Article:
HARARE: The unexpected appointment of former Central Intelligence Organisation (CIO) director-general Happyton Bonyongwe to head the Justice, Legal and Parliamentary Affairs ministry has sent tongues wagging among ordinary Zimbabweans and political analysts alike — with some claiming it is President Robert Mugabe’s “smart card” to guarantee his victory in next year’s eagerly-anticipated elections.
Bonyongwe, who until now has operated under the radar as Mugabe’s chief spy, was on Monday appointed as the country’s new Justice minister — replacing Vice President Emmerson Mnangagwa — who has been performing the dual roles of VP and Justice guru since December 2015.
During his swearing-in ceremony on Tuesday, Bonyongwe said he was relishing the opportunity of serving in his new post.
“It is my hope that I will be able to make some positive contributions to my country. That is something that has always motivated me. I view it as a deployment by my leadership and therefore, I look at it from that context and I will go there and do my best,” he said.
But with the 2018 elections looming large — amid growing infighting and divisions in the ruling Zanu PF — analysts said yesterday that Mugabe’s choice of Bonyongwe to head the ministry was telling.
“He is an able legal mind and the hope will be that he will put it to good and productive use during his tenure.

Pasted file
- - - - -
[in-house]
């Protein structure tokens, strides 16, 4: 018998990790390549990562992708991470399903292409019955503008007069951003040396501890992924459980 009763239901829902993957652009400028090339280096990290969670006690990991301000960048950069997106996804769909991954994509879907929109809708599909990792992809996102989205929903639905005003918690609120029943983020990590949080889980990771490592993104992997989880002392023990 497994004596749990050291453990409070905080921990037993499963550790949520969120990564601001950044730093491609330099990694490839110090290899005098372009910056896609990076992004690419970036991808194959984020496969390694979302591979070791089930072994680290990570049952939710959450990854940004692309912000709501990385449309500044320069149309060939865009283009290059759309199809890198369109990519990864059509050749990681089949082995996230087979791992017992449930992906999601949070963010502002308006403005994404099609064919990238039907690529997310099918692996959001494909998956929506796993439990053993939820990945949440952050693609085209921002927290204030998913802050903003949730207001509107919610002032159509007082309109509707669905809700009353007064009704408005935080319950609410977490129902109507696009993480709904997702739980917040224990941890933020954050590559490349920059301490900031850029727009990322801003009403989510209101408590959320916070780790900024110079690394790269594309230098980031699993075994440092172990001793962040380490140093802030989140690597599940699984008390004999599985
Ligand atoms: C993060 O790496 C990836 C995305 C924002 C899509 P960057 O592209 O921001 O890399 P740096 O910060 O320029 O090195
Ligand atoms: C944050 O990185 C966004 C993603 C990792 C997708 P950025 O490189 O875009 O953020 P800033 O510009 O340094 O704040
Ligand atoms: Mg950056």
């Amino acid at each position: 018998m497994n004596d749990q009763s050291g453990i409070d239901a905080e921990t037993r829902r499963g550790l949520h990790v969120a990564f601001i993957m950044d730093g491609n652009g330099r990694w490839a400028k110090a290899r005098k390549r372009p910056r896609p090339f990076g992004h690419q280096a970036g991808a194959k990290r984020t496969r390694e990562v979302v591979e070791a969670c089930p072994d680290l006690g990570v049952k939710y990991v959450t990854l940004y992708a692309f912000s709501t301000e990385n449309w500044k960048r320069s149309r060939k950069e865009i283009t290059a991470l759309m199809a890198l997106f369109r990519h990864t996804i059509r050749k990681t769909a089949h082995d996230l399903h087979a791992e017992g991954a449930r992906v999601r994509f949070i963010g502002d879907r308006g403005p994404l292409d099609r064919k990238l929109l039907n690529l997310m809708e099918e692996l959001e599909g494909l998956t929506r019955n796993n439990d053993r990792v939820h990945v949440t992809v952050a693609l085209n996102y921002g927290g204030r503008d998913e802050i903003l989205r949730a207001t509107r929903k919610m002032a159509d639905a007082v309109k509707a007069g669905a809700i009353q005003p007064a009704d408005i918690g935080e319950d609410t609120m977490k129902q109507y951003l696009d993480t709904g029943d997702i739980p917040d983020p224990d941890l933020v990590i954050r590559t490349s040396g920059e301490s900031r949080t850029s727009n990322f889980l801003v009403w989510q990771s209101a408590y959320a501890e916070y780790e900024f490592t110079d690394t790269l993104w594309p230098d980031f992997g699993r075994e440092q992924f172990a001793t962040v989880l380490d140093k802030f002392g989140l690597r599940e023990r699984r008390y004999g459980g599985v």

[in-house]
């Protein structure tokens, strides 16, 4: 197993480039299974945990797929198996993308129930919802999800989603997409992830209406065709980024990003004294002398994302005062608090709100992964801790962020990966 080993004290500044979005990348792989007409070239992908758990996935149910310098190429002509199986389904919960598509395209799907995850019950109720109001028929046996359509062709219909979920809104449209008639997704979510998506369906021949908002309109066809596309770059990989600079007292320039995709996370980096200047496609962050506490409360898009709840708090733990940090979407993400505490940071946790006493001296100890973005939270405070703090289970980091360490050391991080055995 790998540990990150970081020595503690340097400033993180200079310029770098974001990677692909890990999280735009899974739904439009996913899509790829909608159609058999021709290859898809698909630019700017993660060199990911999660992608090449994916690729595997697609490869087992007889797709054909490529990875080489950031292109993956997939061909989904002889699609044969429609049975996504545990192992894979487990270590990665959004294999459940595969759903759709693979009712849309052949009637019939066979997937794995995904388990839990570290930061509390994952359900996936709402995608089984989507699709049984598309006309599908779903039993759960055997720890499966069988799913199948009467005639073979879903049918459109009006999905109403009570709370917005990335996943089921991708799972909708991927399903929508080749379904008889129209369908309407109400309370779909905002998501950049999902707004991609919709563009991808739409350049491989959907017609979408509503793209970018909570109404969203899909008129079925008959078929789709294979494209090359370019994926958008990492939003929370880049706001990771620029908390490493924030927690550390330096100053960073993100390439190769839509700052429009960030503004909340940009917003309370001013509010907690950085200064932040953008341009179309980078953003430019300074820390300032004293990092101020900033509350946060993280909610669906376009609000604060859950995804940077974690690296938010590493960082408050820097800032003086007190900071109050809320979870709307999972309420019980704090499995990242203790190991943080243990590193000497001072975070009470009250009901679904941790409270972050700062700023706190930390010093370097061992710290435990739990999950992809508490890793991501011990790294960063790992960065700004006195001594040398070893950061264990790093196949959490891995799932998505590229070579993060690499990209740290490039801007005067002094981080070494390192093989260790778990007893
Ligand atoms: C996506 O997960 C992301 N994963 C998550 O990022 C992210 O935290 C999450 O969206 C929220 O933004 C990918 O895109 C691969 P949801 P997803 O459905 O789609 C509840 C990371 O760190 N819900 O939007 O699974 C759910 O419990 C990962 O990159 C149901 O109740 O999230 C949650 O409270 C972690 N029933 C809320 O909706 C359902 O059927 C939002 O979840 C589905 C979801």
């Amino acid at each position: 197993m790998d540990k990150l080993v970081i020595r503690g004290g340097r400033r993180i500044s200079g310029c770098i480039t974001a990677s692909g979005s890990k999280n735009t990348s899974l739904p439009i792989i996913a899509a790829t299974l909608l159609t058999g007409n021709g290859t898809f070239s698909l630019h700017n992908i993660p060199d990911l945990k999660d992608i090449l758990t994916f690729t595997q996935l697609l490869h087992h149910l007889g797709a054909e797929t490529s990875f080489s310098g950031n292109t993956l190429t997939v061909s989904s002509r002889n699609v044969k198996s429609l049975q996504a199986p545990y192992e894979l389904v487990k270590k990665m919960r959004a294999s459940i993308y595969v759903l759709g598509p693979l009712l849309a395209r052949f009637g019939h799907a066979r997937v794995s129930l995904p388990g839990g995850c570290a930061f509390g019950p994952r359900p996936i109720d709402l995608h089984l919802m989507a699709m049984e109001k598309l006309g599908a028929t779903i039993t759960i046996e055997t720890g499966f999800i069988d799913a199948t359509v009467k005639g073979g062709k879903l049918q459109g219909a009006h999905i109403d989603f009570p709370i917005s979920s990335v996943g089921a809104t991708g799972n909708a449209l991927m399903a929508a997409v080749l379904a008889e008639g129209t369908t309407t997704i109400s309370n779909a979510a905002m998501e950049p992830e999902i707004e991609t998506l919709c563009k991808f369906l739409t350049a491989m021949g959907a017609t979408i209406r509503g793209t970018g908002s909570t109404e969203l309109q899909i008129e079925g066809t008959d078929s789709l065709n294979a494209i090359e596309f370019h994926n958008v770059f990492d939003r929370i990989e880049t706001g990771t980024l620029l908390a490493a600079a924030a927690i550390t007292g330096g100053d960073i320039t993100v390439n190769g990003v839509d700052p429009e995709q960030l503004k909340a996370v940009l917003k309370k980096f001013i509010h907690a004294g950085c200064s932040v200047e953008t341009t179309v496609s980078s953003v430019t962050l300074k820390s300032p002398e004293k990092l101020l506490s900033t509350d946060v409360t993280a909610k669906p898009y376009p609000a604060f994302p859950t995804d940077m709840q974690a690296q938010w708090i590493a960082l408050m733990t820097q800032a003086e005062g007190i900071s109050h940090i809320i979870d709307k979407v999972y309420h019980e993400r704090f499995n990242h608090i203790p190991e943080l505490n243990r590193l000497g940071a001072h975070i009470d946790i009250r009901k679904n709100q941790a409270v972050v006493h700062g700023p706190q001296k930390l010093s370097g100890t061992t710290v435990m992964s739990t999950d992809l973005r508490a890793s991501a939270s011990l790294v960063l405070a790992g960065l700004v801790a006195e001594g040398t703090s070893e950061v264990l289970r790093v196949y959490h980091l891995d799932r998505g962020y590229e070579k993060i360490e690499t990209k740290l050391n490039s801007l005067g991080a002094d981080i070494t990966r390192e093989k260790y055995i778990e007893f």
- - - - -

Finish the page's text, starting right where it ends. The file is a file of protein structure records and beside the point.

“A former soldier and spy chief in charge of justice seems ominous, not just for Mugabe’s internal rivals, but also for the broader opposition movement. It (Justice ministry) is the political authority in charge of elections and will therefore have a huge influence upon Zec (Zimbabwe Electoral Commission),” said constitutional law expert Alex Magaisa on his blog.
“It represents yet another influential hand of the security structure in elections. And who knows, he could be a dark horse in the (Zanu PF) succession race and his transfer to the political arena should be carefully watched.
“Of the current generals, he is the one who boasted a more superior intellect although he was less known and is more discreet by virtue of his role in the spy agency,” he added.
Political analyst McDonald Lewanika said Bonyongwe’s appointment to the Justice ministry was not just unexpected, but could also be viewed from many other perspectives.
“Although a qualified and purported brilliant legal mind, his appointment ahead of elections suggests a takeover of the legal and electoral apparatus by the intelligence community.
“Speculation has been rife in the past that the CIO has deployed its members to occupy key positions in the Zec secretariat, and thus Bonyongwe’s ascension could ensure effective and close control of this critical body ahead of elections,” Lewanika told the Daily News.